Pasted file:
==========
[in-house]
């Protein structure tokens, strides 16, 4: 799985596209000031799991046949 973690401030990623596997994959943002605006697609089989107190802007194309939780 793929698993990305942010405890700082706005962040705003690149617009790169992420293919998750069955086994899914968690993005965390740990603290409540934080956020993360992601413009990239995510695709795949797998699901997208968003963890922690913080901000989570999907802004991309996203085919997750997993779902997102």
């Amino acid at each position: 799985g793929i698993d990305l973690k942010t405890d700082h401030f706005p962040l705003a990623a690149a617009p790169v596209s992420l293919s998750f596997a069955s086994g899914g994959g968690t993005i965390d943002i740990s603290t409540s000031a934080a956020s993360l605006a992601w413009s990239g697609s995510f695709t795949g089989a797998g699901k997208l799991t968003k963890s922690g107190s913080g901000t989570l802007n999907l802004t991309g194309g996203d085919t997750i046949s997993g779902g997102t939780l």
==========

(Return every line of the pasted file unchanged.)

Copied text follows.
[in-house]
């Protein structure tokens, strides 16, 4: 799985596209000031799991046949 973690401030990623596997994959943002605006697609089989107190802007194309939780 793929698993990305942010405890700082706005962040705003690149617009790169992420293919998750069955086994899914968690993005965390740990603290409540934080956020993360992601413009990239995510695709795949797998699901997208968003963890922690913080901000989570999907802004991309996203085919997750997993779902997102």
């Amino acid at each position: 799985g793929i698993d990305l973690k942010t405890d700082h401030f706005p962040l705003a990623a690149a617009p790169v596209s992420l293919s998750f596997a069955s086994g899914g994959g968690t993005i965390d943002i740990s603290t409540s000031a934080a956020s993360l605006a992601w413009s990239g697609s995510f695709t795949g089989a797998g699901k997208l799991t968003k963890s922690g107190s913080g901000t989570l802007n999907l802004t991309g194309g996203d085919t997750i046949s997993g779902g997102t939780l």